THE British variant of Covid-19 is responsible for spreading the fourth wave of coronavirus across Spain according to the latest data, but the nation’s chief epidemiologist insists this is a good thing.
The B.1.1.7 strain, dubbed the British variant because this is where it was first detected is now responsible for almost 86% of cases of coronavirus across Spain, a huge increase on the 2% detected in January when the third wave reached its peak.
Early fears over the new variant led to Spain closing its borders to travellers from the UK unless they were resident here in a bid to halt its spread.
It was feared that not only was the Kent strain – as it is known in Britain – more contagious but it could prove more lethal pushing Spain’s hospitals into a critical condition.
However, despite being responsible for almost all cases now detected across Spanish territory, the nation’s hospitals are not being overwhelmed in the same way they were during earlier waves.
The latest data shows that 22% of beds in intensive care units are currently taken up with Covid-19 patients, far below the peak seen in the third wave when on February 1, 45.3% of ICU beds in Spain were occupied by Covid patients.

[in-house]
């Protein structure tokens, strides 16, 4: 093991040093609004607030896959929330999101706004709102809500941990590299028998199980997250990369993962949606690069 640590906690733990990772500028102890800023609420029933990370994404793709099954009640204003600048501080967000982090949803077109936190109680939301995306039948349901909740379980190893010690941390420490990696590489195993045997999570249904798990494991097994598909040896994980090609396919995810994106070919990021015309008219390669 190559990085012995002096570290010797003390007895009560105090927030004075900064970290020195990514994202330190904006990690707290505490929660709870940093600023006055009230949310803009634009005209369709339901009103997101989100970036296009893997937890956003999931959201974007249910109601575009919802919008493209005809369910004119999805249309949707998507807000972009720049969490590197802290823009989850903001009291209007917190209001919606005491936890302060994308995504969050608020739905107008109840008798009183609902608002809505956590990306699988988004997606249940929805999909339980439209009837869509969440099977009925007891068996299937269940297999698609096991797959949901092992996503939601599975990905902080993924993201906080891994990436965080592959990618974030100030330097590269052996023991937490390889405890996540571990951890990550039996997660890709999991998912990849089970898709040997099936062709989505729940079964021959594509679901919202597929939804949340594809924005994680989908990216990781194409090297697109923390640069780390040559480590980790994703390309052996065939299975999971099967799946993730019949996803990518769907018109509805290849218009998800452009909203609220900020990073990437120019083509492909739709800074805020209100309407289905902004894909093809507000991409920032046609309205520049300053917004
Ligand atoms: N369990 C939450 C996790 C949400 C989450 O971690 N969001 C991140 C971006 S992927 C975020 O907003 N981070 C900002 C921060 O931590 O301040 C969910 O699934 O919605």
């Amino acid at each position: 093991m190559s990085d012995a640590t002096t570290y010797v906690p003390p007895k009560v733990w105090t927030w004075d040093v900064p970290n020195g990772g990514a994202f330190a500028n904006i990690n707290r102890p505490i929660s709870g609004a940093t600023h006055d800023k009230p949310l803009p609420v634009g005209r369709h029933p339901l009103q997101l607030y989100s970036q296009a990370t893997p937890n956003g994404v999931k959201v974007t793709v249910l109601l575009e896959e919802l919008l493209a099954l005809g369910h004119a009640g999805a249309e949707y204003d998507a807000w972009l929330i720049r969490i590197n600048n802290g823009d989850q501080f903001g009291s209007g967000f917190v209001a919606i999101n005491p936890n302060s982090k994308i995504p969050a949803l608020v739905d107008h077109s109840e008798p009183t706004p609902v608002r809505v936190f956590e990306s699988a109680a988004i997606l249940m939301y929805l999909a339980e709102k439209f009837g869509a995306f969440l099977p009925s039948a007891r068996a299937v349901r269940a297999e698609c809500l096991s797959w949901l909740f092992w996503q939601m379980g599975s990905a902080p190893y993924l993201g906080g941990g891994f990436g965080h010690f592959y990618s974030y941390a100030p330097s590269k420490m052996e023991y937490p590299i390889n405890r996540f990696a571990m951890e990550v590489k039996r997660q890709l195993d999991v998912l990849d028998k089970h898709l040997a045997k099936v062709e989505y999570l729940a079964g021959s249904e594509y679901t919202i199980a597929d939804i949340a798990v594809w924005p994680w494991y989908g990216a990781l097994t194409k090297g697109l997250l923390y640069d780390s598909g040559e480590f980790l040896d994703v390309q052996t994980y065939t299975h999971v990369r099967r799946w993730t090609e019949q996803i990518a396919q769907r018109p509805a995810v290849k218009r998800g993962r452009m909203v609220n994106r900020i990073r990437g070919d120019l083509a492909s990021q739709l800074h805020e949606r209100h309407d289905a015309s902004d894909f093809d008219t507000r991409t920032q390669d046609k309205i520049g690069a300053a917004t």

Fernando Simon, Spain’s Director of the Coordination Centre for Health Alerts and Emergencies predicted that the British variant could in fact be advantageous for Spain.
“It’s now our variant,” Simon said in a televised press conference earlier this month, adding that it “could be benefiting us” as “it’s leaving no room” for the potentially more dangerous South African and Brazilian variants to take hold.
The latest data shows that British variant is responsible for an average of 86% of cases across Spain while just three cases of the South African variant, and 32 cases of the Brazilian have been detected, according to the latest data published on April 19.
Eight regions of Spain now record more than 90 percent of cases as the British variant. These are, Asturias has the highest with 98.8 percent of cases detected, followed by Extremadura (97,7%), Navarra (96,1%), Andalucía (96%), Cantabria (95%), Castilla y León (93,5%), País Vasco (91,1%) and Galicia (90,3%).
The Canary Islands has 88.4% of its cases detected as B.1.1.7, Melilla (85,6%), Murcia (84,4%), La Rioja (82,6%), Madrid (79,8%), Catalunya (78,7%), Castilla-La Mancha (78,6%), Balearic Islands (77,8%) and Aragón (74,2%).
This dominance of the British strain of Covid-19 in Spain could work in favour of loosening restrictions on travel between Spain and the UK and allowing British holidaymakers to visit over the summer.
Currently Britain is considering the categorisation of countries under a traffic light system based on the level of risk. Those returning to the UK from green light destinations won’t have to undergo the compulsory quarantine that is currently required.
The other piece of good news according to health experts is that current vaccines in use in Spain are effective in preventing the British variant, something that may not be the case with the Brazilian and South African strains.
Spain insists it is still on track to inoculate 70% of its population by the end of summer despite vaccine supply problems causing delays in rolling out the vaccination programme.
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